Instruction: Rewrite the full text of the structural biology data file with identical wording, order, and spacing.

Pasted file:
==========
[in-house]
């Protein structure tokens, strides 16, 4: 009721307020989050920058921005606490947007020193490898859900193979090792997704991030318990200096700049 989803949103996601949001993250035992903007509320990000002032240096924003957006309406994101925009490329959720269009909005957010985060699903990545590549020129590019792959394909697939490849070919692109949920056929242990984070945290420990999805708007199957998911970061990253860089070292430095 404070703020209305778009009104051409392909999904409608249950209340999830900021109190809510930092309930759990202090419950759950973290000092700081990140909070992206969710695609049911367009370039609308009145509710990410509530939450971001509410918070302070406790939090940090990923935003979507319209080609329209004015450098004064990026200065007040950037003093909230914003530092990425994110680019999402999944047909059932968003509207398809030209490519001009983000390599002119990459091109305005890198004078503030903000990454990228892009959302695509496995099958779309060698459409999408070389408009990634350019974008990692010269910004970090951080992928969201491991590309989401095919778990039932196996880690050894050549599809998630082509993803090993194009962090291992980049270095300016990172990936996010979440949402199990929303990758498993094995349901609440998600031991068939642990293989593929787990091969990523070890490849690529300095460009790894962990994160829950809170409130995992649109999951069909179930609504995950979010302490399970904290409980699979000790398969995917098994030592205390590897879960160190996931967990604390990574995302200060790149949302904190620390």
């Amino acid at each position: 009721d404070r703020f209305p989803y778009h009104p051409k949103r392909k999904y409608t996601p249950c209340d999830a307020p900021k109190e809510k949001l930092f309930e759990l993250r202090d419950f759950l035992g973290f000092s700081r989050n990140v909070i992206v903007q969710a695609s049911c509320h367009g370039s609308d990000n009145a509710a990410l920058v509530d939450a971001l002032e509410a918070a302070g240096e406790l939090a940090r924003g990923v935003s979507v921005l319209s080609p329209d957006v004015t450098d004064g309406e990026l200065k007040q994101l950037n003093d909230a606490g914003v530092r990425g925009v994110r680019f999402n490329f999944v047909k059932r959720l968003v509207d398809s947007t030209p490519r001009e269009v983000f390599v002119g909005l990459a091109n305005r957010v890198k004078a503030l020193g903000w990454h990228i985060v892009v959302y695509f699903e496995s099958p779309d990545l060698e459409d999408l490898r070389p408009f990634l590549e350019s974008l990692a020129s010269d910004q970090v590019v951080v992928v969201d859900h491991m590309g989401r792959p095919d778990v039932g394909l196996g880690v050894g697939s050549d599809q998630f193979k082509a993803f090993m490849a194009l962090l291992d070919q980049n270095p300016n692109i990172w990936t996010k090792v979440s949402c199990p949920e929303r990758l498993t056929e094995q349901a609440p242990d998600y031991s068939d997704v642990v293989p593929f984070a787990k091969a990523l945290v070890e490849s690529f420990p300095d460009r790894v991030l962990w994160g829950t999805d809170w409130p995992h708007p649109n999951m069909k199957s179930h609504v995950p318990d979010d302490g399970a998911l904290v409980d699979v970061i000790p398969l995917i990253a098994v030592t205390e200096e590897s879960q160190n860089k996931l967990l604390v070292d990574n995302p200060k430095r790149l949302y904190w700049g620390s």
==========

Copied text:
[in-house]
């Protein structure tokens, strides 16, 4: 009721307020989050920058921005606490947007020193490898859900193979090792997704991030318990200096700049 989803949103996601949001993250035992903007509320990000002032240096924003957006309406994101925009490329959720269009909005957010985060699903990545590549020129590019792959394909697939490849070919692109949920056929242990984070945290420990999805708007199957998911970061990253860089070292430095 404070703020209305778009009104051409392909999904409608249950209340999830900021109190809510930092309930759990202090419950759950973290000092700081990140909070992206969710695609049911367009370039609308009145509710990410509530939450971001509410918070302070406790939090940090990923935003979507319209080609329209004015450098004064990026200065007040950037003093909230914003530092990425994110680019999402999944047909059932968003509207398809030209490519001009983000390599002119990459091109305005890198004078503030903000990454990228892009959302695509496995099958779309060698459409999408070389408009990634350019974008990692010269910004970090951080992928969201491991590309989401095919778990039932196996880690050894050549599809998630082509993803090993194009962090291992980049270095300016990172990936996010979440949402199990929303990758498993094995349901609440998600031991068939642990293989593929787990091969990523070890490849690529300095460009790894962990994160829950809170409130995992649109999951069909179930609504995950979010302490399970904290409980699979000790398969995917098994030592205390590897879960160190996931967990604390990574995302200060790149949302904190620390």
């Amino acid at each position: 009721d404070r703020f209305p989803y778009h009104p051409k949103r392909k999904y409608t996601p249950c209340d999830a307020p900021k109190e809510k949001l930092f309930e759990l993250r202090d419950f759950l035992g973290f000092s700081r989050n990140v909070i992206v903007q969710a695609s049911c509320h367009g370039s609308d990000n009145a509710a990410l920058v509530d939450a971001l002032e509410a918070a302070g240096e406790l939090a940090r924003g990923v935003s979507v921005l319209s080609p329209d957006v004015t450098d004064g309406e990026l200065k007040q994101l950037n003093d909230a606490g914003v530092r990425g925009v994110r680019f999402n490329f999944v047909k059932r959720l968003v509207d398809s947007t030209p490519r001009e269009v983000f390599v002119g909005l990459a091109n305005r957010v890198k004078a503030l020193g903000w990454h990228i985060v892009v959302y695509f699903e496995s099958p779309d990545l060698e459409d999408l490898r070389p408009f990634l590549e350019s974008l990692a020129s010269d910004q970090v590019v951080v992928v969201d859900h491991m590309g989401r792959p095919d778990v039932g394909l196996g880690v050894g697939s050549d599809q998630f193979k082509a993803f090993m490849a194009l962090l291992d070919q980049n270095p300016n692109i990172w990936t996010k090792v979440s949402c199990p949920e929303r990758l498993t056929e094995q349901a609440p242990d998600y031991s068939d997704v642990v293989p593929f984070a787990k091969a990523l945290v070890e490849s690529f420990p300095d460009r790894v991030l962990w994160g829950t999805d809170w409130p995992h708007p649109n999951m069909k199957s179930h609504v995950p318990d979010d302490g399970a998911l904290v409980d699979v970061i000790p398969l995917i990253a098994v030592t205390e200096e590897s879960q160190n860089k996931l967990l604390v070292d990574n995302p200060k430095r790149l949302y904190w700049g620390s």